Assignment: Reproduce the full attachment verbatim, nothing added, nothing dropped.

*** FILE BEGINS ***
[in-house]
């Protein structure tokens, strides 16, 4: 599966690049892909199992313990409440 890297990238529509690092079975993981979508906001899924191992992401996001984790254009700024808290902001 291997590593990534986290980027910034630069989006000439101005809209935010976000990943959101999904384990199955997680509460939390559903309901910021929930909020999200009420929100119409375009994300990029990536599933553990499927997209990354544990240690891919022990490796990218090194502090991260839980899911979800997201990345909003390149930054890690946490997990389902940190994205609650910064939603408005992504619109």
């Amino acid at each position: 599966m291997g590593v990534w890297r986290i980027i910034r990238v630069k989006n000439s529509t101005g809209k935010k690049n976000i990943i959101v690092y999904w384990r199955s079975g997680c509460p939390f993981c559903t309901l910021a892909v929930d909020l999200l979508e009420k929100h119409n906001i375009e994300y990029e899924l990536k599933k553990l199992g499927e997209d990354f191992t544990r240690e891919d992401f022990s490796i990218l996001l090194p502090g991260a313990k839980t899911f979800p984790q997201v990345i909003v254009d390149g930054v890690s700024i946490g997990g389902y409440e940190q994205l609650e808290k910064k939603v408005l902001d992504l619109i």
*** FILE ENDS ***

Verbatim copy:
[in-house]
């Protein structure tokens, strides 16, 4: 599966690049892909199992313990409440 890297990238529509690092079975993981979508906001899924191992992401996001984790254009700024808290902001 291997590593990534986290980027910034630069989006000439101005809209935010976000990943959101999904384990199955997680509460939390559903309901910021929930909020999200009420929100119409375009994300990029990536599933553990499927997209990354544990240690891919022990490796990218090194502090991260839980899911979800997201990345909003390149930054890690946490997990389902940190994205609650910064939603408005992504619109």
């Amino acid at each position: 599966m291997g590593v990534w890297r986290i980027i910034r990238v630069k989006n000439s529509t101005g809209k935010k690049n976000i990943i959101v690092y999904w384990r199955s079975g997680c509460p939390f993981c559903t309901l910021a892909v929930d909020l999200l979508e009420k929100h119409n906001i375009e994300y990029e899924l990536k599933k553990l199992g499927e997209d990354f191992t544990r240690e891919d992401f022990s490796i990218l996001l090194p502090g991260a313990k839980t899911f979800p984790q997201v990345i909003v254009d390149g930054v890690s700024i946490g997990g389902y409440e940190q994205l609650e808290k910064k939603v408005l902001d992504l619109i």